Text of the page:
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100 SACRED LITERATURE OF THE JAINS. names, though only those ascribed to the first two ajjh. are in harmony with the contents. The sixth ajjh. closes on f. 70a; the remainder is characterized at the close (96b) as : piiya, perhaps biiya, dvitiya, chftliya, so that two chftliya chapters are here indicated,84 which, ifadded to the 6 ajjh., gives the desired number 8. In this faulty condition of the MS. it is worth while to note the statements of the three sami1charis in reference to the mahan. .A. vi. treats of this subject (see pp. 447, 448) in discussing the chhilaggantha, and states that there were 8 ajjh. with 83 uddesas. The first ajjhayar.iam had then no divisions of this kind and was egasaram; the second had 9, the third and fourth 16 ea0h, the fifth 12, the sixth 4, the seventh 6, the eighth 20. The difference between this account and the information to be drawn from the MS. is very great indeed. (See above.) Svi. and V., on tbe other hand (seep. 448), separate the mabanisiharn from the of.her chheda texts, and treat, at the conclusion, of the jogavihi of the sacred texts after the pa'innagaviht [ 460] They too agree with .Avi. as regards the number of ajjh. and udd. The seventh and eighth ajjh. are expressly called by V. cb-0.16.rO.va (donni ch-0.lao, v. 64). Forty-three days are necessary to learn the mahitn., teyalisil.e dii;iehim ajjhaya1.1asamatti, but as two days are requisite for suyakkhamdhassa samu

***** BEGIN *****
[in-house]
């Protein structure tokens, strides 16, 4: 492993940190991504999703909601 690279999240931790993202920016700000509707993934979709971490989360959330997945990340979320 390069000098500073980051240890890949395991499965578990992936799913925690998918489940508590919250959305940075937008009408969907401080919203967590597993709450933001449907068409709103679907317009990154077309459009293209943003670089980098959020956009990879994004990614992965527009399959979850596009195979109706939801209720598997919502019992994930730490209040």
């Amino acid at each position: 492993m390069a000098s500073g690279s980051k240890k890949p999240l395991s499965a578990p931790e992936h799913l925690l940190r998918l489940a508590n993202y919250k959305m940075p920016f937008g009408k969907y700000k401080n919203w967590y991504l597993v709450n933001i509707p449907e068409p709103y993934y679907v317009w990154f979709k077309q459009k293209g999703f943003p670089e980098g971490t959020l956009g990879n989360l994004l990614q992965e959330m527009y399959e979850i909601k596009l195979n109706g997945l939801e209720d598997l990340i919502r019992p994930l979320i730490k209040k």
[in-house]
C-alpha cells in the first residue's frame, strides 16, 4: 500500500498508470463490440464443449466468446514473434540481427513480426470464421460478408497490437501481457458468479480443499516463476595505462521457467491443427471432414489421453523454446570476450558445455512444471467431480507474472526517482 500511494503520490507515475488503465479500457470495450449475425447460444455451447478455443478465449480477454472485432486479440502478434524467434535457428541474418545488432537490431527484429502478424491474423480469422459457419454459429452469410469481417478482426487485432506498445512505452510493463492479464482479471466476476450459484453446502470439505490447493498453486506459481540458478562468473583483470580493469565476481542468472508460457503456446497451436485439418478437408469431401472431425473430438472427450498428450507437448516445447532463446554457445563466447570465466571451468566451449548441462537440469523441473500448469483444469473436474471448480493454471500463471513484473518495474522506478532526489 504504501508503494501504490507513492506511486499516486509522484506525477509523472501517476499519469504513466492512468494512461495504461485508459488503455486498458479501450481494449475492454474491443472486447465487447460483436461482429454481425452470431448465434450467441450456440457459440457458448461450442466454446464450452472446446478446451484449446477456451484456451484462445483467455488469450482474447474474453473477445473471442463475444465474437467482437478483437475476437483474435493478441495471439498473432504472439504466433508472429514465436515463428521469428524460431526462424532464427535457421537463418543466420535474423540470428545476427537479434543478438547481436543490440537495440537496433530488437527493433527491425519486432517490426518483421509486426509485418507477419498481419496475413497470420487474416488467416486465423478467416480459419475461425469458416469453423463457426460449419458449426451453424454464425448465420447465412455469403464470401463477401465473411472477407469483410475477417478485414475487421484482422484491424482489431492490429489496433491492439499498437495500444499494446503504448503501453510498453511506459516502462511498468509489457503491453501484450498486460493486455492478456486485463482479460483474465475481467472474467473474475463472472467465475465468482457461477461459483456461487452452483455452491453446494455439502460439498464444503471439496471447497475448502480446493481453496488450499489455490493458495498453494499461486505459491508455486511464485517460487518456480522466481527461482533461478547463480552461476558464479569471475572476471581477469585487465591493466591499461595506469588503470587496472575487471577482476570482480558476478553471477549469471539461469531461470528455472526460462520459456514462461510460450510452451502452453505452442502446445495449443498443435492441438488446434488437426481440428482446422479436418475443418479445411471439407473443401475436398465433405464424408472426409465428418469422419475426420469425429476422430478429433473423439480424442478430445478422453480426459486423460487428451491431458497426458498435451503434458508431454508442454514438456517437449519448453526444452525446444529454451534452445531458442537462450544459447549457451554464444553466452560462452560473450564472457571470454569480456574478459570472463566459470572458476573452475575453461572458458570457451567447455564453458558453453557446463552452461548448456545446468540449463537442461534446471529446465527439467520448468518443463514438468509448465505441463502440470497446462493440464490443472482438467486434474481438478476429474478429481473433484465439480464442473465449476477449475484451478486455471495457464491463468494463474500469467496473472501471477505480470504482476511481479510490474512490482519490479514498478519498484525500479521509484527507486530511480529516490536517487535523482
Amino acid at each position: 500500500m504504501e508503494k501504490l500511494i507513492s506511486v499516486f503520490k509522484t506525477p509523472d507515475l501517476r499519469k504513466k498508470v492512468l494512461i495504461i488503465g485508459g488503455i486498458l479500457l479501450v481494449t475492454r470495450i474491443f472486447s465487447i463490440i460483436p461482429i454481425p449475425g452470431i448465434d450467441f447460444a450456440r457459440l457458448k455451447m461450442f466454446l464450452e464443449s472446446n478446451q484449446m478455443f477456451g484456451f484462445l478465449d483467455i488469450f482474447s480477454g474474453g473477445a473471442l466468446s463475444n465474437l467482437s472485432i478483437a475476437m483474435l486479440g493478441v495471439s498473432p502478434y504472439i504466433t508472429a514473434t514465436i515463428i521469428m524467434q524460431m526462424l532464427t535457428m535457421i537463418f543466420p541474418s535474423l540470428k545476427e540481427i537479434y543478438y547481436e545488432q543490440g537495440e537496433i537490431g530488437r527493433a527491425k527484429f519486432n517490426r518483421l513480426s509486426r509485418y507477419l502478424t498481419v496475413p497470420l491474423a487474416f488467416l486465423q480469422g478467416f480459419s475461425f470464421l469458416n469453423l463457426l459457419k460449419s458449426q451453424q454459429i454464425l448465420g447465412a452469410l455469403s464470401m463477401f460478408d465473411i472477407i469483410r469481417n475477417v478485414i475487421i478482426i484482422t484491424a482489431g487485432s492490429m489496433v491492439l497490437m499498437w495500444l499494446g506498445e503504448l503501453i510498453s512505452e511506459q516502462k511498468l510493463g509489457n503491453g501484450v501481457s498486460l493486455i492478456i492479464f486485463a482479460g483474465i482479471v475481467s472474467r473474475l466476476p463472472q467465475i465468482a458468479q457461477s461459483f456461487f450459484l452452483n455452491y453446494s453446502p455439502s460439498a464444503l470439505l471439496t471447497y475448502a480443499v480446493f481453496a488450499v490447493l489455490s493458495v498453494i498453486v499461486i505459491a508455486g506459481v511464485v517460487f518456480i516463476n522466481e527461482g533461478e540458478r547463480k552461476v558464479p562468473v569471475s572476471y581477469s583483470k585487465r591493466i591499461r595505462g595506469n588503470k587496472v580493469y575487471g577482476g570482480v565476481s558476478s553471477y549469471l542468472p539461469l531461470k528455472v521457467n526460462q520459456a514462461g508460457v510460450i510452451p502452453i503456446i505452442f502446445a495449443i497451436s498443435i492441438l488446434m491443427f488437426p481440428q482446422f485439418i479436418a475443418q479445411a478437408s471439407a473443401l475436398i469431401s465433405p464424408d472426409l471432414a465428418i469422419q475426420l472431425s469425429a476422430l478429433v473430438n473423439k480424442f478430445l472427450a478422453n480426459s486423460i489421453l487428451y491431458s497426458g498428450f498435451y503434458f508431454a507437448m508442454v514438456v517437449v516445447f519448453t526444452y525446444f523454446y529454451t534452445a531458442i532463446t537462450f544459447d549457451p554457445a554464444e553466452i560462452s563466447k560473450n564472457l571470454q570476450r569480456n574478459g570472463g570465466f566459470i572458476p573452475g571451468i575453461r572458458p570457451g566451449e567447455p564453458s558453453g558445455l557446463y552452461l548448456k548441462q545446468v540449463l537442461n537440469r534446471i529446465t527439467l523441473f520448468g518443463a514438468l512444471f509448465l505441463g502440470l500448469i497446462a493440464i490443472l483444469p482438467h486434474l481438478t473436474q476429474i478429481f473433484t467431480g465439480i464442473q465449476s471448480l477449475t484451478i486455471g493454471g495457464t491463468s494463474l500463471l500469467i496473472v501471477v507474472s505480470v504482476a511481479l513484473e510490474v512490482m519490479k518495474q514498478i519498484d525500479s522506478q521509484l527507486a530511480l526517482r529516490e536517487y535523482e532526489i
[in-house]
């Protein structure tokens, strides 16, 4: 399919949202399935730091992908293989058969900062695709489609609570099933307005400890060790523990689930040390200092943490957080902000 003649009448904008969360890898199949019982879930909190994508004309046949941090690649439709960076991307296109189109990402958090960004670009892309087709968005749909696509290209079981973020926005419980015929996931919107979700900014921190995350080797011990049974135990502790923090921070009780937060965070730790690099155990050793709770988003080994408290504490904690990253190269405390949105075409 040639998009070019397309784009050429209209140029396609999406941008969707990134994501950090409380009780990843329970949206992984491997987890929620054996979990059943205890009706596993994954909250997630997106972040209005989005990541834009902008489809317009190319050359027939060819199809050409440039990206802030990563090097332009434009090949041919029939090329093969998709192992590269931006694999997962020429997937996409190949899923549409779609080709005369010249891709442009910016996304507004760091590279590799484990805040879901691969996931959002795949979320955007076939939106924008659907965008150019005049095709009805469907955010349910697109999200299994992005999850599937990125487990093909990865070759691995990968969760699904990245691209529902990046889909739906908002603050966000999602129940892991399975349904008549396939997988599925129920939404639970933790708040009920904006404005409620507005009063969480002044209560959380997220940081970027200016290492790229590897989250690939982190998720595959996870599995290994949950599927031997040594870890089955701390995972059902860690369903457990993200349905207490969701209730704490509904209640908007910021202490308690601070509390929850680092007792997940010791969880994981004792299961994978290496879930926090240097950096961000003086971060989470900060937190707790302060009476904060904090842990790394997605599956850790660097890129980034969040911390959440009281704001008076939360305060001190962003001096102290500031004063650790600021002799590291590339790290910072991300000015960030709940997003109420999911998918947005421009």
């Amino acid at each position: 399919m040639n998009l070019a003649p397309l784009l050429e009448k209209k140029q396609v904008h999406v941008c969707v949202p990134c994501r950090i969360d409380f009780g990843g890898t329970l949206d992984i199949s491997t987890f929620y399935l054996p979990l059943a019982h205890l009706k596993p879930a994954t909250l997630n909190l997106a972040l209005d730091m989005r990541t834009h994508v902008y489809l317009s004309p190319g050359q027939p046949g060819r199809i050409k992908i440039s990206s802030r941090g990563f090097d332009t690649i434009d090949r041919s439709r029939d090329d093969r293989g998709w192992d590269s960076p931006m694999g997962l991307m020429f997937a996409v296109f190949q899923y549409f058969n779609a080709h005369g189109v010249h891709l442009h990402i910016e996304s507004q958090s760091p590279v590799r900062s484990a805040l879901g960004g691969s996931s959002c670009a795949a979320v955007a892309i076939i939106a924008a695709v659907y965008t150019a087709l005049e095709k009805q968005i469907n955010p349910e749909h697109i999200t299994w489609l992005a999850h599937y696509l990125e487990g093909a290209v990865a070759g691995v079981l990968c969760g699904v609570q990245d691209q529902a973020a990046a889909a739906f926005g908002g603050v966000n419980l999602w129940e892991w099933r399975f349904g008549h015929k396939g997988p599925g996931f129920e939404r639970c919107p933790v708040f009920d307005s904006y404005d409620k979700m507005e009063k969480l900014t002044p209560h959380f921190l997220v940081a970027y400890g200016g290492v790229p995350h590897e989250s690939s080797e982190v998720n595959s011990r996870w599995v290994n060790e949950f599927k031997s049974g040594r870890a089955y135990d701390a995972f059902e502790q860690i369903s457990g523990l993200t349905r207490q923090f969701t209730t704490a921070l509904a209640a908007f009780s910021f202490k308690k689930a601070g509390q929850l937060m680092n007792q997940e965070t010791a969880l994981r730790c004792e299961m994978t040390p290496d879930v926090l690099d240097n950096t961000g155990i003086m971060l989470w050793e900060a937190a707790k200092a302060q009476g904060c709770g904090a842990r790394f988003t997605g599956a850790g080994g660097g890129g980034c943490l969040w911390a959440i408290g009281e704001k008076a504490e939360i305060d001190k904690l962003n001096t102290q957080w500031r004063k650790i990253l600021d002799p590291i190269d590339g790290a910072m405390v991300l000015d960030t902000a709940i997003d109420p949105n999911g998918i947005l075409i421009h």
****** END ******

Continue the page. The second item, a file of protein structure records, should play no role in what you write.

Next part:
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SACRED LITERATURE OF THE JAINS. 101 pavi~~ha II. Furthermore [ 462] stress is la.id upon reverence (vamd~, varhdiyyft) for pictures (pag.ima) and temples (cheia, cMiiilaya). A special formula seems to have been made use of in this oonnection, an enigmatical treatment of the letters of which occurs36 after the fa,shion of the treatment of a n 111, (@iit) in. the Upanishads and in similar form11las in the tantra ritual. This entire subject was a riddle no the copyist cf. p. 456 a.md so it remains for us. After the real conclusion of the work, in au addition, a. simila.r subject is treated of in like manner merely by means of .sin,gle letter.s. Book II. i1S entitled kammavivaya1Jarh, perhaps karmavipilchaQ.a (cf. pp. 270, 280, 335). A.t the end is found an obscure statement which perhaps has reference to ajjh. I, 2 and which reads: eesirh tu doQ,harh ajjhayaQ.ilt1,am vihl pavvagei:i&m savvasi1mannam vatt8hi1,iari1 ti (?). Books III. and IV., without specific titles, are composed almost entirely in prose, and treat especially of the kusila. It is noticeable that in Book III. frequent reference is paid to the dnvalasarhgarh snyanftQ.am and the samgova:rnga duvf1lasamgasam11dda. The commencement with samaiya is retained. (cf. p. 243), and the suyanaQ.atn is then characterized as samf1iya-m-ai l.&gabimd11s11gara. (s11ral) payyavasfmam (p. 245). [463] We find in the text the following statements which are very characteristic as regards the origin and history of Book Ill.: tattha tattha bahuehim suyaharehirh sammilifi.i;iarh samguvarhgaduvalasamgfrn snyasamudcH\n anna-anna-uvarng(1suya(kkha)rhdha-ajjhaya1Ja-nddesag11Q.am samuchchinMi;iarn kirhchim kimchim samvayya.m.i'uJam ettham lihiyam ti, na u1.1a sakavvakayaih (svakttvyalqitam) ti. This is au example of the saying qui s'eaiciise s'accuse. It is more probable that the above is a production of the author himself than that it emanates from the hand of a copyist who is inclined to donbt. Book IV. contains a legend of two brothers, Sumati and Nitila,37 in which we may observe an occasional reference (in Sanskrit !) to an old elu.cidation (!) of aiiga 10: sesham. tu prasna vyt1kara1Javriddhavi.chilral}ild avaseyam. Whoever, bhikshu or bbik!!hu9i, should praise the adherents of hostile systems or schismatics (parapasamgil}am pasari:tsam kareyya, je ya vi l}arh niQhagll1iarh p. k.), whoever speaks in f!l,vou.rof theschismatics(nil}hagi1i;iam a\mkfi.lam bhiiseyyi'L), visits their temples (nil}h. ayaxai:iam pavisiyya), studies their texts (nii;ih. gamthasattlm payakkha1am vil paruveyyf1), or follows their ordinances (nil}h. sa1nkalie kilyakilesilie tavei VIL samjamei va jf11,1ei vil vinnilv.1i Vil suei vil pagivvei VII avimuhasuddhap!l,risilmayyagile sal:1ht'.\yyf1), his fate will be as disastrous as that of Snmati, sa vi i;iam paramfihammiesum uvavayyeyya. jahil Sumati. The hate against the heterodox and schismatics is here so bitter, [ 464 J that the conjecture is not too bold iE we assume tl).at the q.eterodox and schismatics had at that time got possession of the text of this hook, see pp. 293, 368, Book V., duvf1lasam.gasuyarI.1~1}assa n,av!l,tiyas~ra (?), mentions tb.e duv!ilasamga, but merely in a geI).eral way. It treats especially of the relation between the teacher (guru) and schola.1 (stsa), of the !iyara (gachhayara, see p. 445), and al}ayilra, Book VI., giyatthavihara (see pp. 437, 450), treats of the paahhittaprayaschitta, and contains a legend of a. teacher Bhadda and the ayyiyil (!iryika.) Ra.yyil. 'rhe mention of the dasapnvvi in the introduction brings eo ipso the. date of its composition down to a period snbsequent to tha.t of Bhadrabalrn, the last chaturdasapil.rvin, and to that of Vajra., the last da!iapfrr'."in. See pp. 2i9, 460. Books VII., VIII., which (see p. 459) are characterized as two chuliyas, a name which per se marks them as a secondary addition, treat likewise of t,he pachhitta, and, in fact, in such SG ama!].a J a J maii J kaiittha ava I acldhal!].a I am~a um J !]. am I up ay J ll:i;i. u J s llral !].a am J ll um !]. J amaii J sa am bh i J !]. na,s u I I I !]. amaii j kha! re ll J sabaddha I!]. I a u m I ~am u etc. -In a similar manner {each of the single consonants having virilma) we find the mantra composed which the Vidhiprapil cites in mentioning the ayariyapayat(hilva,:,aviht ancl uvajjhayapay0 These, however, commence with a J u I m I ; cf. the U panishade. Have we here an example of the mauyakkhara? see page 281 (with note) and page 350. a1 In the thcraval1 of Kalpa8., one of the four scholars of Vajra (svilmin), p. 460, or of Vajrasena, is called by this uame. He was the fonncler of a school which bqre his name. Bht\adinna, the schola1 of Nagajjuna, was from the N ftilakula; sec v. 4L of the TMr!lvall in the N andJs.